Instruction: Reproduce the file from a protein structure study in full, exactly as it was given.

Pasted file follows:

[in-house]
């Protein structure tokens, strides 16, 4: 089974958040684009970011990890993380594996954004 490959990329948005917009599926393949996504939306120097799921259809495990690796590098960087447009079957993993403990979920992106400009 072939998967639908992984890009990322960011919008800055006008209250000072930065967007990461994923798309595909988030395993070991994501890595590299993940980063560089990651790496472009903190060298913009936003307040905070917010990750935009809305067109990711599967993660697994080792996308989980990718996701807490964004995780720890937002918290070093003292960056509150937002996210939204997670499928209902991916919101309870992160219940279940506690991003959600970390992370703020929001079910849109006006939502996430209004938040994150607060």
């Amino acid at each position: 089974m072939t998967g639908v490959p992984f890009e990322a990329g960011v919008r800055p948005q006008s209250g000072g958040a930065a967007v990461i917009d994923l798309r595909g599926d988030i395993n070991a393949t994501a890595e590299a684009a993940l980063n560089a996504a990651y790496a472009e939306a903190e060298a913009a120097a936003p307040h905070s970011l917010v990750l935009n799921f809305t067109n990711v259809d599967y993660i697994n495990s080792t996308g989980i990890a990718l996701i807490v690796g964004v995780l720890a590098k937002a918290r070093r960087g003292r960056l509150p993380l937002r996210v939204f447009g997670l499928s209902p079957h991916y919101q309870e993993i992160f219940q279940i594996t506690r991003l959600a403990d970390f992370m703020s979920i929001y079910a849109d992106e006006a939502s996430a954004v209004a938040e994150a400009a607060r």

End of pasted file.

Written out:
[in-house]
């Protein structure tokens, strides 16, 4: 089974958040684009970011990890993380594996954004 490959990329948005917009599926393949996504939306120097799921259809495990690796590098960087447009079957993993403990979920992106400009 072939998967639908992984890009990322960011919008800055006008209250000072930065967007990461994923798309595909988030395993070991994501890595590299993940980063560089990651790496472009903190060298913009936003307040905070917010990750935009809305067109990711599967993660697994080792996308989980990718996701807490964004995780720890937002918290070093003292960056509150937002996210939204997670499928209902991916919101309870992160219940279940506690991003959600970390992370703020929001079910849109006006939502996430209004938040994150607060």
């Amino acid at each position: 089974m072939t998967g639908v490959p992984f890009e990322a990329g960011v919008r800055p948005q006008s209250g000072g958040a930065a967007v990461i917009d994923l798309r595909g599926d988030i395993n070991a393949t994501a890595e590299a684009a993940l980063n560089a996504a990651y790496a472009e939306a903190e060298a913009a120097a936003p307040h905070s970011l917010v990750l935009n799921f809305t067109n990711v259809d599967y993660i697994n495990s080792t996308g989980i990890a990718l996701i807490v690796g964004v995780l720890a590098k937002a918290r070093r960087g003292r960056l509150p993380l937002r996210v939204f447009g997670l499928s209902p079957h991916y919101q309870e993993i992160f219940q279940i594996t506690r991003l959600a403990d970390f992370m703020s979920i929001y079910a849109d992106e006006a939502s996430a954004v209004a938040e994150a400009a607060r």